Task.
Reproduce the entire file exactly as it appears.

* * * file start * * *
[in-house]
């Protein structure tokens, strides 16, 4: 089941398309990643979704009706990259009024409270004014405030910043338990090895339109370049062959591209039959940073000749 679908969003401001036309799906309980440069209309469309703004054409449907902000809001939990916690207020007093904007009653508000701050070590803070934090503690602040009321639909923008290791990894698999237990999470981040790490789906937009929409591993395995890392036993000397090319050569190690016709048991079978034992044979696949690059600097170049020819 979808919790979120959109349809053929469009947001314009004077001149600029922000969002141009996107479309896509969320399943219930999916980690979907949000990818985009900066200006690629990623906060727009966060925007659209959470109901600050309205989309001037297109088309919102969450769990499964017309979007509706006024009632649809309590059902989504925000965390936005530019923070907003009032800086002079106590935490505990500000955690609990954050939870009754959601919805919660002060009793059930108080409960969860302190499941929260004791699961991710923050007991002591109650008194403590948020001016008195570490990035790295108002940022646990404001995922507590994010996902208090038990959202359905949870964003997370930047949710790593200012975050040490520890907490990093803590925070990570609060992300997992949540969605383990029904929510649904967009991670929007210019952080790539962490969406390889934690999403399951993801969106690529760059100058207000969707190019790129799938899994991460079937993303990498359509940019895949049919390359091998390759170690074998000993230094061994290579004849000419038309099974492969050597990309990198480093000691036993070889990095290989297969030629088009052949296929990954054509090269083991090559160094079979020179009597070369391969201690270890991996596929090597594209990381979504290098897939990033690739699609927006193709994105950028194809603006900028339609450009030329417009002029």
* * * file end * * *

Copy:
[in-house]
């Protein structure tokens, strides 16, 4: 089941398309990643979704009706990259009024409270004014405030910043338990090895339109370049062959591209039959940073000749 679908969003401001036309799906309980440069209309469309703004054409449907902000809001939990916690207020007093904007009653508000701050070590803070934090503690602040009321639909923008290791990894698999237990999470981040790490789906937009929409591993395995890392036993000397090319050569190690016709048991079978034992044979696949690059600097170049020819 979808919790979120959109349809053929469009947001314009004077001149600029922000969002141009996107479309896509969320399943219930999916980690979907949000990818985009900066200006690629990623906060727009966060925007659209959470109901600050309205989309001037297109088309919102969450769990499964017309979007509706006024009632649809309590059902989504925000965390936005530019923070907003009032800086002079106590935490505990500000955690609990954050939870009754959601919805919660002060009793059930108080409960969860302190499941929260004791699961991710923050007991002591109650008194403590948020001016008195570490990035790295108002940022646990404001995922507590994010996902208090038990959202359905949870964003997370930047949710790593200012975050040490520890907490990093803590925070990570609060992300997992949540969605383990029904929510649904967009991670929007210019952080790539962490969406390889934690999403399951993801969106690529760059100058207000969707190019790129799938899994991460079937993303990498359509940019895949049919390359091998390759170690074998000993230094061994290579004849000419038309099974492969050597990309990198480093000691036993070889990095290989297969030629088009052949296929990954054509090269083991090559160094079979020179009597070369391969201690270890991996596929090597594209990381979504290098897939990033690739699609927006193709994105950028194809603006900028339609450009030329417009002029």